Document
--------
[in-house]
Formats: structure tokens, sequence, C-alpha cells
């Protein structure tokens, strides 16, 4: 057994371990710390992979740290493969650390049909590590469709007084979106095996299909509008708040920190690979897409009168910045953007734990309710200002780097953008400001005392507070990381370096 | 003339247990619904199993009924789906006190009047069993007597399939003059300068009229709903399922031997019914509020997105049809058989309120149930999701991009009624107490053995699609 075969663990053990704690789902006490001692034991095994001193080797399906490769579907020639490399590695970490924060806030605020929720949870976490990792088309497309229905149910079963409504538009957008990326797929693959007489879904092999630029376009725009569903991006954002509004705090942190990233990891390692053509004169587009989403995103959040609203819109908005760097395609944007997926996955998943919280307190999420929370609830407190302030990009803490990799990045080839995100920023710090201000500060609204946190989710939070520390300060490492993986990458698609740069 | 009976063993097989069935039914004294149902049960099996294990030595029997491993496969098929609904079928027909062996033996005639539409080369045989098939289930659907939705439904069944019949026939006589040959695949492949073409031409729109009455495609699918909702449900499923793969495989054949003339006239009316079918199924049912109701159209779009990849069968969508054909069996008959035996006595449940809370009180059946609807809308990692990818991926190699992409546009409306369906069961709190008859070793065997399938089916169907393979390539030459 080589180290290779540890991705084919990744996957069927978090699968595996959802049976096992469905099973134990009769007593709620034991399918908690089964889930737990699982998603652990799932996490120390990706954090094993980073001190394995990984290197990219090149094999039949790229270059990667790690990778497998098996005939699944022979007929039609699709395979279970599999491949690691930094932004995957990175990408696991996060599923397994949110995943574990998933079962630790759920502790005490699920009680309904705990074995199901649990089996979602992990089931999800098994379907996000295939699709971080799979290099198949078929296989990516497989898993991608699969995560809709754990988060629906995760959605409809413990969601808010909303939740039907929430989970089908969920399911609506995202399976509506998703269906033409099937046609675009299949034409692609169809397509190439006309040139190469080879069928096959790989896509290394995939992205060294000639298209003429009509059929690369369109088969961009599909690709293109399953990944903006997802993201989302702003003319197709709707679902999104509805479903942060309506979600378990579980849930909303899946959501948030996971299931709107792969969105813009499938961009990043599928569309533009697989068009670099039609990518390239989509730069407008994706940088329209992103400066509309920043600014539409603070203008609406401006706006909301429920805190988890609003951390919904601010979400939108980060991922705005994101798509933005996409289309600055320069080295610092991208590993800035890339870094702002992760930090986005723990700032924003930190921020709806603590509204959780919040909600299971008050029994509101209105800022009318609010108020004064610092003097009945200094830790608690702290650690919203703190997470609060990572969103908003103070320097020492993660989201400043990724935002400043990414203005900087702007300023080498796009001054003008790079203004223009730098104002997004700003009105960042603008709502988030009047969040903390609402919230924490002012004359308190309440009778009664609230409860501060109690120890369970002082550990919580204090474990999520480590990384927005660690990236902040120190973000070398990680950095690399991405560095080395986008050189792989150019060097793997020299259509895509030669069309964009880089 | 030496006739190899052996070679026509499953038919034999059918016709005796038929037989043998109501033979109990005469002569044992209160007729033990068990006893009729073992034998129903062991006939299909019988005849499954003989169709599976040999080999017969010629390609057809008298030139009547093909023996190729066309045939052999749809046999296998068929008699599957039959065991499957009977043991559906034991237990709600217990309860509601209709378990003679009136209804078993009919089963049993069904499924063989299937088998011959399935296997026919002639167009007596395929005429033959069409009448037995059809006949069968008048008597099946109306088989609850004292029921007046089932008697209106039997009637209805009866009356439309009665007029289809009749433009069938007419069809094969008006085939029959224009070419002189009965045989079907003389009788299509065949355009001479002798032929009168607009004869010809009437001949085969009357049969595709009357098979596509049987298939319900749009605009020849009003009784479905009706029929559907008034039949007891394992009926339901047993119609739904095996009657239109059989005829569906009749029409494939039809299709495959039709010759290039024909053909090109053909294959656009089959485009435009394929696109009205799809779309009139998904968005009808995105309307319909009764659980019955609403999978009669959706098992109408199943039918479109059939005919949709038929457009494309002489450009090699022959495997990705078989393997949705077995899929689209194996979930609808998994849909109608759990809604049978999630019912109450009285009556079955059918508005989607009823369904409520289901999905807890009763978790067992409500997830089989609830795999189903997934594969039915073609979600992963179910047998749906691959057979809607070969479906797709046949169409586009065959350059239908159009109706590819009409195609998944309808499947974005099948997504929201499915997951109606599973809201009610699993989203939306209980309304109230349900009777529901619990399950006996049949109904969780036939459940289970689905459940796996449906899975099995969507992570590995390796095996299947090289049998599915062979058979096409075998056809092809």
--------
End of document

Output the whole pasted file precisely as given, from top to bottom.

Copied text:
[in-house]
Formats: structure tokens, sequence, C-alpha cells
């Protein structure tokens, strides 16, 4: 057994371990710390992979740290493969650390049909590590469709007084979106095996299909509008708040920190690979897409009168910045953007734990309710200002780097953008400001005392507070990381370096 | 003339247990619904199993009924789906006190009047069993007597399939003059300068009229709903399922031997019914509020997105049809058989309120149930999701991009009624107490053995699609 075969663990053990704690789902006490001692034991095994001193080797399906490769579907020639490399590695970490924060806030605020929720949870976490990792088309497309229905149910079963409504538009957008990326797929693959007489879904092999630029376009725009569903991006954002509004705090942190990233990891390692053509004169587009989403995103959040609203819109908005760097395609944007997926996955998943919280307190999420929370609830407190302030990009803490990799990045080839995100920023710090201000500060609204946190989710939070520390300060490492993986990458698609740069 | 009976063993097989069935039914004294149902049960099996294990030595029997491993496969098929609904079928027909062996033996005639539409080369045989098939289930659907939705439904069944019949026939006589040959695949492949073409031409729109009455495609699918909702449900499923793969495989054949003339006239009316079918199924049912109701159209779009990849069968969508054909069996008959035996006595449940809370009180059946609807809308990692990818991926190699992409546009409306369906069961709190008859070793065997399938089916169907393979390539030459 080589180290290779540890991705084919990744996957069927978090699968595996959802049976096992469905099973134990009769007593709620034991399918908690089964889930737990699982998603652990799932996490120390990706954090094993980073001190394995990984290197990219090149094999039949790229270059990667790690990778497998098996005939699944022979007929039609699709395979279970599999491949690691930094932004995957990175990408696991996060599923397994949110995943574990998933079962630790759920502790005490699920009680309904705990074995199901649990089996979602992990089931999800098994379907996000295939699709971080799979290099198949078929296989990516497989898993991608699969995560809709754990988060629906995760959605409809413990969601808010909303939740039907929430989970089908969920399911609506995202399976509506998703269906033409099937046609675009299949034409692609169809397509190439006309040139190469080879069928096959790989896509290394995939992205060294000639298209003429009509059929690369369109088969961009599909690709293109399953990944903006997802993201989302702003003319197709709707679902999104509805479903942060309506979600378990579980849930909303899946959501948030996971299931709107792969969105813009499938961009990043599928569309533009697989068009670099039609990518390239989509730069407008994706940088329209992103400066509309920043600014539409603070203008609406401006706006909301429920805190988890609003951390919904601010979400939108980060991922705005994101798509933005996409289309600055320069080295610092991208590993800035890339870094702002992760930090986005723990700032924003930190921020709806603590509204959780919040909600299971008050029994509101209105800022009318609010108020004064610092003097009945200094830790608690702290650690919203703190997470609060990572969103908003103070320097020492993660989201400043990724935002400043990414203005900087702007300023080498796009001054003008790079203004223009730098104002997004700003009105960042603008709502988030009047969040903390609402919230924490002012004359308190309440009778009664609230409860501060109690120890369970002082550990919580204090474990999520480590990384927005660690990236902040120190973000070398990680950095690399991405560095080395986008050189792989150019060097793997020299259509895509030669069309964009880089 | 030496006739190899052996070679026509499953038919034999059918016709005796038929037989043998109501033979109990005469002569044992209160007729033990068990006893009729073992034998129903062991006939299909019988005849499954003989169709599976040999080999017969010629390609057809008298030139009547093909023996190729066309045939052999749809046999296998068929008699599957039959065991499957009977043991559906034991237990709600217990309860509601209709378990003679009136209804078993009919089963049993069904499924063989299937088998011959399935296997026919002639167009007596395929005429033959069409009448037995059809006949069968008048008597099946109306088989609850004292029921007046089932008697209106039997009637209805009866009356439309009665007029289809009749433009069938007419069809094969008006085939029959224009070419002189009965045989079907003389009788299509065949355009001479002798032929009168607009004869010809009437001949085969009357049969595709009357098979596509049987298939319900749009605009020849009003009784479905009706029929559907008034039949007891394992009926339901047993119609739904095996009657239109059989005829569906009749029409494939039809299709495959039709010759290039024909053909090109053909294959656009089959485009435009394929696109009205799809779309009139998904968005009808995105309307319909009764659980019955609403999978009669959706098992109408199943039918479109059939005919949709038929457009494309002489450009090699022959495997990705078989393997949705077995899929689209194996979930609808998994849909109608759990809604049978999630019912109450009285009556079955059918508005989607009823369904409520289901999905807890009763978790067992409500997830089989609830795999189903997934594969039915073609979600992963179910047998749906691959057979809607070969479906797709046949169409586009065959350059239908159009109706590819009409195609998944309808499947974005099948997504929201499915997951109606599973809201009610699993989203939306209980309304109230349900009777529901619990399950006996049949109904969780036939459940289970689905459940796996449906899975099995969507992570590995390796095996299947090289049998599915062979058979096409075998056809092809």